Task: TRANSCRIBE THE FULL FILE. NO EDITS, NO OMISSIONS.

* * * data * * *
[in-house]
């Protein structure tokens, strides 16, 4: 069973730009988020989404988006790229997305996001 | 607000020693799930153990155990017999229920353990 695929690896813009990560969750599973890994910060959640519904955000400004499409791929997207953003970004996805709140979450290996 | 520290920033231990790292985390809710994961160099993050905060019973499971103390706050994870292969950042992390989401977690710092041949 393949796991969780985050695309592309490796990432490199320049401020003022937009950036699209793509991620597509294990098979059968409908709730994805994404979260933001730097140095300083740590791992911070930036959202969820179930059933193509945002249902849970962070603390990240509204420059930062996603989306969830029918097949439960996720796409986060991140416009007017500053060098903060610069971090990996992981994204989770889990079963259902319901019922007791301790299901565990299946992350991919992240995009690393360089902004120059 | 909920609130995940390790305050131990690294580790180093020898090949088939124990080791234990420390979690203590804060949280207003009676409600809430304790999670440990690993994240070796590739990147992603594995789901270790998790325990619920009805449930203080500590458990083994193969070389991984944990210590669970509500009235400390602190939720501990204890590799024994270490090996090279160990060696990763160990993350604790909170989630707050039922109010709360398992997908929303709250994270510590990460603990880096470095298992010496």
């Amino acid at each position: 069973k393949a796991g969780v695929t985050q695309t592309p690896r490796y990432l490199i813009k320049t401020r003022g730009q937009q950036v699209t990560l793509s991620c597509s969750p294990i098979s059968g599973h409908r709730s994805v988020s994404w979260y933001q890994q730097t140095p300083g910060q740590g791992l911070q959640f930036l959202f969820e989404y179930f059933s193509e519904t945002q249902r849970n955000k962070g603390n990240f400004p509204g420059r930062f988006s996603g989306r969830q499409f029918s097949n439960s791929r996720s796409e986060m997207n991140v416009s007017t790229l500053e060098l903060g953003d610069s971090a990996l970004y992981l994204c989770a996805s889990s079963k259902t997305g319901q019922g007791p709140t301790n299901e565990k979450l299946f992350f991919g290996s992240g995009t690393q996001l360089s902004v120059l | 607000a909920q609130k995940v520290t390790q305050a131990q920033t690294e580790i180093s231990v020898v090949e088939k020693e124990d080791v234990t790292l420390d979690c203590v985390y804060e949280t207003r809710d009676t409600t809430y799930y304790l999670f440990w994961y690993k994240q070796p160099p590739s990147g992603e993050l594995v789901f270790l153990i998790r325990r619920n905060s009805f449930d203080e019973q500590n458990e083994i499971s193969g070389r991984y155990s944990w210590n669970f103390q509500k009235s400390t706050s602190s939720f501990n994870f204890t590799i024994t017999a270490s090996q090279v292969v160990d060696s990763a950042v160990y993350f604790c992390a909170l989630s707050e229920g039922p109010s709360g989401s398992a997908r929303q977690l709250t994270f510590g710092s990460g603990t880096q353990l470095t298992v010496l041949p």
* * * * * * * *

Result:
[in-house]
């Protein structure tokens, strides 16, 4: 069973730009988020989404988006790229997305996001 | 607000020693799930153990155990017999229920353990 695929690896813009990560969750599973890994910060959640519904955000400004499409791929997207953003970004996805709140979450290996 | 520290920033231990790292985390809710994961160099993050905060019973499971103390706050994870292969950042992390989401977690710092041949 393949796991969780985050695309592309490796990432490199320049401020003022937009950036699209793509991620597509294990098979059968409908709730994805994404979260933001730097140095300083740590791992911070930036959202969820179930059933193509945002249902849970962070603390990240509204420059930062996603989306969830029918097949439960996720796409986060991140416009007017500053060098903060610069971090990996992981994204989770889990079963259902319901019922007791301790299901565990299946992350991919992240995009690393360089902004120059 | 909920609130995940390790305050131990690294580790180093020898090949088939124990080791234990420390979690203590804060949280207003009676409600809430304790999670440990690993994240070796590739990147992603594995789901270790998790325990619920009805449930203080500590458990083994193969070389991984944990210590669970509500009235400390602190939720501990204890590799024994270490090996090279160990060696990763160990993350604790909170989630707050039922109010709360398992997908929303709250994270510590990460603990880096470095298992010496």
């Amino acid at each position: 069973k393949a796991g969780v695929t985050q695309t592309p690896r490796y990432l490199i813009k320049t401020r003022g730009q937009q950036v699209t990560l793509s991620c597509s969750p294990i098979s059968g599973h409908r709730s994805v988020s994404w979260y933001q890994q730097t140095p300083g910060q740590g791992l911070q959640f930036l959202f969820e989404y179930f059933s193509e519904t945002q249902r849970n955000k962070g603390n990240f400004p509204g420059r930062f988006s996603g989306r969830q499409f029918s097949n439960s791929r996720s796409e986060m997207n991140v416009s007017t790229l500053e060098l903060g953003d610069s971090a990996l970004y992981l994204c989770a996805s889990s079963k259902t997305g319901q019922g007791p709140t301790n299901e565990k979450l299946f992350f991919g290996s992240g995009t690393q996001l360089s902004v120059l | 607000a909920q609130k995940v520290t390790q305050a131990q920033t690294e580790i180093s231990v020898v090949e088939k020693e124990d080791v234990t790292l420390d979690c203590v985390y804060e949280t207003r809710d009676t409600t809430y799930y304790l999670f440990w994961y690993k994240q070796p160099p590739s990147g992603e993050l594995v789901f270790l153990i998790r325990r619920n905060s009805f449930d203080e019973q500590n458990e083994i499971s193969g070389r991984y155990s944990w210590n669970f103390q509500k009235s400390t706050s602190s939720f501990n994870f204890t590799i024994t017999a270490s090996q090279v292969v160990d060696s990763a950042v160990y993350f604790c992390a909170l989630s707050e229920g039922p109010s709360g989401s398992a997908r929303q977690l709250t994270f510590g710092s990460g603990t880096q353990l470095t298992v010496l041949p």